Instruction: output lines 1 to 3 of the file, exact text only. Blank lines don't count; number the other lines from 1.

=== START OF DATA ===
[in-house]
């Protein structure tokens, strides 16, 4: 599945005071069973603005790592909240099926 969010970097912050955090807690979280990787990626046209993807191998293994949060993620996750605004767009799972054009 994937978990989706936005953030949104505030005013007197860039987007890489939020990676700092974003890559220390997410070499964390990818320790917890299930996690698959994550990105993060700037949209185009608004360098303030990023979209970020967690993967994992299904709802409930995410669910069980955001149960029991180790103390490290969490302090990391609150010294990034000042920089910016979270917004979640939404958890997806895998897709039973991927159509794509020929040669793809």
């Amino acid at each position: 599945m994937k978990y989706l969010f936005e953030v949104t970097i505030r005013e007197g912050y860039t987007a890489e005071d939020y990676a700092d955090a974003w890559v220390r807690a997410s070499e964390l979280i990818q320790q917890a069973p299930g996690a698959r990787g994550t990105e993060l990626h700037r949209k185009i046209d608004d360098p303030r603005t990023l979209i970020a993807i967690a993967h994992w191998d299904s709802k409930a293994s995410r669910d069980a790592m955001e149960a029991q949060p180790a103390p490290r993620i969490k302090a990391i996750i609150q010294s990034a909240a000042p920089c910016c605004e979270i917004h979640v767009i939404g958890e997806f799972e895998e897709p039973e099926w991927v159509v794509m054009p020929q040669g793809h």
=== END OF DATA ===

[in-house]
């Protein structure tokens, strides 16, 4: 599945005071069973603005790592909240099926 969010970097912050955090807690979280990787990626046209993807191998293994949060993620996750605004767009799972054009 994937978990989706936005953030949104505030005013007197860039987007890489939020990676700092974003890559220390997410070499964390990818320790917890299930996690698959994550990105993060700037949209185009608004360098303030990023979209970020967690993967994992299904709802409930995410669910069980955001149960029991180790103390490290969490302090990391609150010294990034000042920089910016979270917004979640939404958890997806895998897709039973991927159509794509020929040669793809």
């Amino acid at each position: 599945m994937k978990y989706l969010f936005e953030v949104t970097i505030r005013e007197g912050y860039t987007a890489e005071d939020y990676a700092d955090a974003w890559v220390r807690a997410s070499e964390l979280i990818q320790q917890a069973p299930g996690a698959r990787g994550t990105e993060l990626h700037r949209k185009i046209d608004d360098p303030r603005t990023l979209i970020a993807i967690a993967h994992w191998d299904s709802k409930a293994s995410r669910d069980a790592m955001e149960a029991q949060p180790a103390p490290r993620i969490k302090a990391i996750i609150q010294s990034a909240a000042p920089c910016c605004e979270i917004h979640v767009i939404g958890e997806f799972e895998e897709p039973e099926w991927v159509v794509m054009p020929q040669g793809h």